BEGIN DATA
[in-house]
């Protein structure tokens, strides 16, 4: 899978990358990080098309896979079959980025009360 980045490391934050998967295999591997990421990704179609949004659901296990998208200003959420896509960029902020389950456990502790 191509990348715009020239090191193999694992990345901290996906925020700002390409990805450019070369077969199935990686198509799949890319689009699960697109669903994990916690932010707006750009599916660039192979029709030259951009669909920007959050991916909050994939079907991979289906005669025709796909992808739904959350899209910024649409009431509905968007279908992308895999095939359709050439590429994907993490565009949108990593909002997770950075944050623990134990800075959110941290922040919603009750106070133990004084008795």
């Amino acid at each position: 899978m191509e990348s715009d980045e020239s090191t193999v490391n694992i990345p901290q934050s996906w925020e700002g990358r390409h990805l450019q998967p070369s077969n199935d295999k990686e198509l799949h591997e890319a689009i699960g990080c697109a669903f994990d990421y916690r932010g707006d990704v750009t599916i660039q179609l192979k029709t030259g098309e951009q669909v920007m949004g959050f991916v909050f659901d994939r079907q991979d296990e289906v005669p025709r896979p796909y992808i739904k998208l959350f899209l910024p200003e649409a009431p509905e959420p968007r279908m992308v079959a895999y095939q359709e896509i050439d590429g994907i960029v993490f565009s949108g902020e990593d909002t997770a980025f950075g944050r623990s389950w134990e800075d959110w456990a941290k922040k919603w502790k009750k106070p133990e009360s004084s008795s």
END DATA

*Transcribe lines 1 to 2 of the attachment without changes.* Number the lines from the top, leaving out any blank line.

[in-house]
């Protein structure tokens, strides 16, 4: 899978990358990080098309896979079959980025009360 980045490391934050998967295999591997990421990704179609949004659901296990998208200003959420896509960029902020389950456990502790 191509990348715009020239090191193999694992990345901290996906925020700002390409990805450019070369077969199935990686198509799949890319689009699960697109669903994990916690932010707006750009599916660039192979029709030259951009669909920007959050991916909050994939079907991979289906005669025709796909992808739904959350899209910024649409009431509905968007279908992308895999095939359709050439590429994907993490565009949108990593909002997770950075944050623990134990800075959110941290922040919603009750106070133990004084008795």